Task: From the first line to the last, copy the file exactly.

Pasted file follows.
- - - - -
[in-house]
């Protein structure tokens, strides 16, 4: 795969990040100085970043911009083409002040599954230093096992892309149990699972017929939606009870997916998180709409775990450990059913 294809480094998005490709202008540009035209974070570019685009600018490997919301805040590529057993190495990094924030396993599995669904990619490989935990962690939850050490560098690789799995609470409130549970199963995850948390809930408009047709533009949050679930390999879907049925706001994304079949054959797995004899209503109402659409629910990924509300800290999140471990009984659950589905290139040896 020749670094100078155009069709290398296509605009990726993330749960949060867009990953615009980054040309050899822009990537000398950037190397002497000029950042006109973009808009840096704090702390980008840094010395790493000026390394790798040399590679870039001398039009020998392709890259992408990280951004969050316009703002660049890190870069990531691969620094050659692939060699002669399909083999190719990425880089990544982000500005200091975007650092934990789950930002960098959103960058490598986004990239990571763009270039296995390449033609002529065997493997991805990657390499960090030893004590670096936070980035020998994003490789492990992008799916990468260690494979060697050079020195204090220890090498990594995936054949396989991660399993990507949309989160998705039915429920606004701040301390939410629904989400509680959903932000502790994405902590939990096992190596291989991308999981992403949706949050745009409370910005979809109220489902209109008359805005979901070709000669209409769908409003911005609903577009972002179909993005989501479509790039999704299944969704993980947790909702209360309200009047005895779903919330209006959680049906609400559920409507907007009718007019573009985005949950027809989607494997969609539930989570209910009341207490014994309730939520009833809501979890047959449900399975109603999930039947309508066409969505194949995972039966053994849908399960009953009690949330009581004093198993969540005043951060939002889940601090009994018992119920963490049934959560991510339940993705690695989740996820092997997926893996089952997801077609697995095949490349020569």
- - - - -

[in-house]
């Protein structure tokens, strides 16, 4: 795969990040100085970043911009083409002040599954230093096992892309149990699972017929939606009870997916998180709409775990450990059913 294809480094998005490709202008540009035209974070570019685009600018490997919301805040590529057993190495990094924030396993599995669904990619490989935990962690939850050490560098690789799995609470409130549970199963995850948390809930408009047709533009949050679930390999879907049925706001994304079949054959797995004899209503109402659409629910990924509300800290999140471990009984659950589905290139040896 020749670094100078155009069709290398296509605009990726993330749960949060867009990953615009980054040309050899822009990537000398950037190397002497000029950042006109973009808009840096704090702390980008840094010395790493000026390394790798040399590679870039001398039009020998392709890259992408990280951004969050316009703002660049890190870069990531691969620094050659692939060699002669399909083999190719990425880089990544982000500005200091975007650092934990789950930002960098959103960058490598986004990239990571763009270039296995390449033609002529065997493997991805990657390499960090030893004590670096936070980035020998994003490789492990992008799916990468260690494979060697050079020195204090220890090498990594995936054949396989991660399993990507949309989160998705039915429920606004701040301390939410629904989400509680959903932000502790994405902590939990096992190596291989991308999981992403949706949050745009409370910005979809109220489902209109008359805005979901070709000669209409769908409003911005609903577009972002179909993005989501479509790039999704299944969704993980947790909702209360309200009047005895779903919330209006959680049906609400559920409507907007009718007019573009985005949950027809989607494997969609539930989570209910009341207490014994309730939520009833809501979890047959449900399975109603999930039947309508066409969505194949995972039966053994849908399960009953009690949330009581004093198993969540005043951060939002889940601090009994018992119920963490049934959560991510339940993705690695989740996820092997997926893996089952997801077609697995095949490349020569």